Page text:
Wednesday, April 13, 2011


I don't know what's going to be in the president's speech, but Barbara at the Mahablog got me thinking about this:

...a lackluster speech that is mostly about reasonable compromise may give him positive overnight poll numbers but no long-lasting support.

I assume Barbara intended "reasonable compromise" to be read ironically -- but what I'm thinking about is polling, and public opinion. I bet the president thinks pitching his speech down the middle, or down what passes for the middle these days (i.e., asking ordinary Americans to accept pain), will get him a boost in the polls.

And you understand why he might think that. He compromised with Republicans in the lame-duck session and got a very good response in public opinion polls. Democrats compromised with Republicans to avoid a government shutdown over the budget and the public overwhelmingly approved the deal. So splitting the difference with the GOP is what the public wants -- on everything. Right?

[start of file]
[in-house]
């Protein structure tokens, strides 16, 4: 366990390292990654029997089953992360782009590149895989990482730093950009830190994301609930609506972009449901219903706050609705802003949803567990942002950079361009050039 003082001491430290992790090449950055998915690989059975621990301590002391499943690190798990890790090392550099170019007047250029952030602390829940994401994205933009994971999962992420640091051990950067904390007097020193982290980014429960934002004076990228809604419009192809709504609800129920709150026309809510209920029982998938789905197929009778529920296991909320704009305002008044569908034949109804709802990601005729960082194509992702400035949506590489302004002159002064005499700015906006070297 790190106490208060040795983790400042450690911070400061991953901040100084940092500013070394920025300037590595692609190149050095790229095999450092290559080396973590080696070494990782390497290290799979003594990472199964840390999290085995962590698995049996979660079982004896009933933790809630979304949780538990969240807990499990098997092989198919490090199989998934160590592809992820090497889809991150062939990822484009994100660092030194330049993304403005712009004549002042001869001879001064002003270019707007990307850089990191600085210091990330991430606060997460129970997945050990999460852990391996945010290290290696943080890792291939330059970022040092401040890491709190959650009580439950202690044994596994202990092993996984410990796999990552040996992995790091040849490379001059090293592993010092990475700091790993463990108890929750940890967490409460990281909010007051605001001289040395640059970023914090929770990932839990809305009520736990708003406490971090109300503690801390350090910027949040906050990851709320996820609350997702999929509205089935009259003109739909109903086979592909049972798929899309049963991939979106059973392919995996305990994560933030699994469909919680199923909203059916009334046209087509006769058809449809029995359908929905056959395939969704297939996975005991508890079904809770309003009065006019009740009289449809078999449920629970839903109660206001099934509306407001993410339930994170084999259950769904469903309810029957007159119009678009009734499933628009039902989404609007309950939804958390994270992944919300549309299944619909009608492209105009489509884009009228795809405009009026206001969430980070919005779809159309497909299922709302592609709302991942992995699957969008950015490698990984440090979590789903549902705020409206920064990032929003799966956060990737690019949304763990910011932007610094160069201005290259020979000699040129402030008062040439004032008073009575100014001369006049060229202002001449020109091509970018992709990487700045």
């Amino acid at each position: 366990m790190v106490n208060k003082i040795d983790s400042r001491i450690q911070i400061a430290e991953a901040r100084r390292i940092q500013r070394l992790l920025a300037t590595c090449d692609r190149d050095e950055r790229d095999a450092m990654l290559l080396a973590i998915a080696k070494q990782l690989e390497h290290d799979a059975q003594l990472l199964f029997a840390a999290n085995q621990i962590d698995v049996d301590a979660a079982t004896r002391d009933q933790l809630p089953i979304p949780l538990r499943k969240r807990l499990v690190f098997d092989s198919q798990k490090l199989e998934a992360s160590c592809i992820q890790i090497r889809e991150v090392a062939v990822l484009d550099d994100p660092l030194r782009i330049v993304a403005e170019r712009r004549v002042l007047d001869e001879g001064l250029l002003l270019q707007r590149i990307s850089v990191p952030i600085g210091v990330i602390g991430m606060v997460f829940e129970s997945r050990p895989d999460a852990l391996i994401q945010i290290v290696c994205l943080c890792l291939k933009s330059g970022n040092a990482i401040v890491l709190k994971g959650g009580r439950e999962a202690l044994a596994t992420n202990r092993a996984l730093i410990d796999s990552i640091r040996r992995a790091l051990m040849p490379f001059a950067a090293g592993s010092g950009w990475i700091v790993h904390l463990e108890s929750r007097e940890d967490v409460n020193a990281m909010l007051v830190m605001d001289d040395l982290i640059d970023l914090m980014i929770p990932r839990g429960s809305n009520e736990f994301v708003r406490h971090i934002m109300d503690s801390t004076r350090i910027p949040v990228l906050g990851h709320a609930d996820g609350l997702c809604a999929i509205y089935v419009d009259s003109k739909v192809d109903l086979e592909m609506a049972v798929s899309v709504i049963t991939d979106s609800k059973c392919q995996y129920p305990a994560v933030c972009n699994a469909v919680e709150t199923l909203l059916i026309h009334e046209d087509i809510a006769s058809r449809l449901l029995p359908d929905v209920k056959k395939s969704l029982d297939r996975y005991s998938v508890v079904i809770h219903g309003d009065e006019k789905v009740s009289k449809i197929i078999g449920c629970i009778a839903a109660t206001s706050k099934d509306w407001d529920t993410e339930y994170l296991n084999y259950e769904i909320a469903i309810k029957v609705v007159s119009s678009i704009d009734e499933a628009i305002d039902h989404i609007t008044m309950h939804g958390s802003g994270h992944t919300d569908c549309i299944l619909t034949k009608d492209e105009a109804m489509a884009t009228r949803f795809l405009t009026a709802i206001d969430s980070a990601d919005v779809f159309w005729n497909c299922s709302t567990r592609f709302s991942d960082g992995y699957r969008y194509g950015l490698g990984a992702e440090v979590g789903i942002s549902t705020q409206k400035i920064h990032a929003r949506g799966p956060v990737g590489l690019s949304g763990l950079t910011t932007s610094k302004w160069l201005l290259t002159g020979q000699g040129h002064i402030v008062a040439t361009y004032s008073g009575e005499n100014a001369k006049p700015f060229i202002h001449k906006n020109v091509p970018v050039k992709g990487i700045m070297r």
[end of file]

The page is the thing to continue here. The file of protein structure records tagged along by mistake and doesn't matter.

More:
I don't think so. The public applauded the lame-duck session and the budget compromise because stuff got done. The public was applauding the fact that, ultimately, people did their jobs. Go look at that Pew poll in which people offered their own words to describe the recent budget negotiating process ("Ridiculous," "Disgusting," "Stupid," "Bull****," etc.) -- they don't like the endless squabbling. They liked that it was brought to an end.

That doesn't mean they like centrism on everything all the time. If the president seriously threatens Social Security and Medicare, he'll win pundit public opinion (maybe), but he won't win over the public. The public wants Social Security and Medicare to remain as they are. The public isn't confused about that. Threats to these programs, however "centrist," will be decried accordingly.

This isn't a struggle to get a bill passed -- the rules are different. I'm not sure he knows that.

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